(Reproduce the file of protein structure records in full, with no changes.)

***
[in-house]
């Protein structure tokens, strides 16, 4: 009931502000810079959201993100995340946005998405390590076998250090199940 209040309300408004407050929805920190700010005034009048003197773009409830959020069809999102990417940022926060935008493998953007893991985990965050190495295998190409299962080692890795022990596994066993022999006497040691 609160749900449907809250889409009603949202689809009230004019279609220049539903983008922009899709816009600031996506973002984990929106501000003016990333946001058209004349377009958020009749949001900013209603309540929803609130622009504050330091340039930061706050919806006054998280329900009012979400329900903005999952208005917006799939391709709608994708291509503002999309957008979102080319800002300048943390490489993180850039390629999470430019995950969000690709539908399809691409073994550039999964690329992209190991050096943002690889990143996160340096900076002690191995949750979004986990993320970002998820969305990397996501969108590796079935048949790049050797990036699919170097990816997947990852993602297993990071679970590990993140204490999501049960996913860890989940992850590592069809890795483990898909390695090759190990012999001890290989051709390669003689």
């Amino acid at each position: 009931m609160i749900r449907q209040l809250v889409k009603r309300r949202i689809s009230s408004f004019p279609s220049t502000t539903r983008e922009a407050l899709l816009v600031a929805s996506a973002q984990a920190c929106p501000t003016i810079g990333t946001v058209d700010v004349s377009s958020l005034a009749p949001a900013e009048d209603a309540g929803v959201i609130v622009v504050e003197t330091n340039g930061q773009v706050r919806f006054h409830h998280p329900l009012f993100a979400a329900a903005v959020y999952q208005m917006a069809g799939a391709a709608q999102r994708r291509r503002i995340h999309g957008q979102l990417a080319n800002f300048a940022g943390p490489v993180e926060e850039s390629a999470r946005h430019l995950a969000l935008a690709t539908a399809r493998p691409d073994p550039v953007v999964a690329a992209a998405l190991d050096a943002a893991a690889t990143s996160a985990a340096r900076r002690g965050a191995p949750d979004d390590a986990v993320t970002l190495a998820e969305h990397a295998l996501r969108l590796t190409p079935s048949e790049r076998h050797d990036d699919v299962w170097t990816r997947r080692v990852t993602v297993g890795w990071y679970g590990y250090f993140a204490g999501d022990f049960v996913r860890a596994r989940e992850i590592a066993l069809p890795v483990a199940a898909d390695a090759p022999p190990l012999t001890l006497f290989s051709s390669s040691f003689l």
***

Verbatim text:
[in-house]
């Protein structure tokens, strides 16, 4: 009931502000810079959201993100995340946005998405390590076998250090199940 209040309300408004407050929805920190700010005034009048003197773009409830959020069809999102990417940022926060935008493998953007893991985990965050190495295998190409299962080692890795022990596994066993022999006497040691 609160749900449907809250889409009603949202689809009230004019279609220049539903983008922009899709816009600031996506973002984990929106501000003016990333946001058209004349377009958020009749949001900013209603309540929803609130622009504050330091340039930061706050919806006054998280329900009012979400329900903005999952208005917006799939391709709608994708291509503002999309957008979102080319800002300048943390490489993180850039390629999470430019995950969000690709539908399809691409073994550039999964690329992209190991050096943002690889990143996160340096900076002690191995949750979004986990993320970002998820969305990397996501969108590796079935048949790049050797990036699919170097990816997947990852993602297993990071679970590990993140204490999501049960996913860890989940992850590592069809890795483990898909390695090759190990012999001890290989051709390669003689």
């Amino acid at each position: 009931m609160i749900r449907q209040l809250v889409k009603r309300r949202i689809s009230s408004f004019p279609s220049t502000t539903r983008e922009a407050l899709l816009v600031a929805s996506a973002q984990a920190c929106p501000t003016i810079g990333t946001v058209d700010v004349s377009s958020l005034a009749p949001a900013e009048d209603a309540g929803v959201i609130v622009v504050e003197t330091n340039g930061q773009v706050r919806f006054h409830h998280p329900l009012f993100a979400a329900a903005v959020y999952q208005m917006a069809g799939a391709a709608q999102r994708r291509r503002i995340h999309g957008q979102l990417a080319n800002f300048a940022g943390p490489v993180e926060e850039s390629a999470r946005h430019l995950a969000l935008a690709t539908a399809r493998p691409d073994p550039v953007v999964a690329a992209a998405l190991d050096a943002a893991a690889t990143s996160a985990a340096r900076r002690g965050a191995p949750d979004d390590a986990v993320t970002l190495a998820e969305h990397a295998l996501r969108l590796t190409p079935s048949e790049r076998h050797d990036d699919v299962w170097t990816r997947r080692v990852t993602v297993g890795w990071y679970g590990y250090f993140a204490g999501d022990f049960v996913r860890a596994r989940e992850i590592a066993l069809p890795v483990a199940a898909d390695a090759p022999p190990l012999t001890l006497f290989s051709s390669s040691f003689l």